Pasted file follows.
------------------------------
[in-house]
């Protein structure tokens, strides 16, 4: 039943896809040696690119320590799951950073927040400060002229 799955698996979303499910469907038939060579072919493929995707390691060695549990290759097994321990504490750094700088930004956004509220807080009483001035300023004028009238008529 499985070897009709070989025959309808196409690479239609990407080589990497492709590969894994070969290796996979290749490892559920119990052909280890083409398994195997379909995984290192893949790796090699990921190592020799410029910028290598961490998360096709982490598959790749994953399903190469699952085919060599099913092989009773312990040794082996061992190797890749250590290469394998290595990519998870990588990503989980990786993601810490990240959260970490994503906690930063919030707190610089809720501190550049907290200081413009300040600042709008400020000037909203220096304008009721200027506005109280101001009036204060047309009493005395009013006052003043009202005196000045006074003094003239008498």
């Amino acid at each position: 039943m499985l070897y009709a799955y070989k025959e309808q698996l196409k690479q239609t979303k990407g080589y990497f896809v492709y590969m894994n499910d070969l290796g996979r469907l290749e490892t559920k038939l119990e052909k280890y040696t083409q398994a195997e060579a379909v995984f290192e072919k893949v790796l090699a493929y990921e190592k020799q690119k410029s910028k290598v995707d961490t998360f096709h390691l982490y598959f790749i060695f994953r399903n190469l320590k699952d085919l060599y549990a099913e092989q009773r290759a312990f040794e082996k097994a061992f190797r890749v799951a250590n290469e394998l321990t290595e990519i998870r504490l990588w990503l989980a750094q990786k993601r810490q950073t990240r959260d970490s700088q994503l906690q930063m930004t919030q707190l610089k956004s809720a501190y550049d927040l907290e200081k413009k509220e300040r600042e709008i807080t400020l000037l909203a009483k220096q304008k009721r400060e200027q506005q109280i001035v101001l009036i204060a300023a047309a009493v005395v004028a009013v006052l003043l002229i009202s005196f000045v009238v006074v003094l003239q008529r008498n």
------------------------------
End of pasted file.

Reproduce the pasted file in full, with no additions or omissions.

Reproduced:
[in-house]
């Protein structure tokens, strides 16, 4: 039943896809040696690119320590799951950073927040400060002229 799955698996979303499910469907038939060579072919493929995707390691060695549990290759097994321990504490750094700088930004956004509220807080009483001035300023004028009238008529 499985070897009709070989025959309808196409690479239609990407080589990497492709590969894994070969290796996979290749490892559920119990052909280890083409398994195997379909995984290192893949790796090699990921190592020799410029910028290598961490998360096709982490598959790749994953399903190469699952085919060599099913092989009773312990040794082996061992190797890749250590290469394998290595990519998870990588990503989980990786993601810490990240959260970490994503906690930063919030707190610089809720501190550049907290200081413009300040600042709008400020000037909203220096304008009721200027506005109280101001009036204060047309009493005395009013006052003043009202005196000045006074003094003239008498």
């Amino acid at each position: 039943m499985l070897y009709a799955y070989k025959e309808q698996l196409k690479q239609t979303k990407g080589y990497f896809v492709y590969m894994n499910d070969l290796g996979r469907l290749e490892t559920k038939l119990e052909k280890y040696t083409q398994a195997e060579a379909v995984f290192e072919k893949v790796l090699a493929y990921e190592k020799q690119k410029s910028k290598v995707d961490t998360f096709h390691l982490y598959f790749i060695f994953r399903n190469l320590k699952d085919l060599y549990a099913e092989q009773r290759a312990f040794e082996k097994a061992f190797r890749v799951a250590n290469e394998l321990t290595e990519i998870r504490l990588w990503l989980a750094q990786k993601r810490q950073t990240r959260d970490s700088q994503l906690q930063m930004t919030q707190l610089k956004s809720a501190y550049d927040l907290e200081k413009k509220e300040r600042e709008i807080t400020l000037l909203a009483k220096q304008k009721r400060e200027q506005q109280i001035v101001l009036i204060a300023a047309a009493v005395v004028a009013v006052l003043l002229i009202s005196f000045v009238v006074v003094l003239q008529r008498n």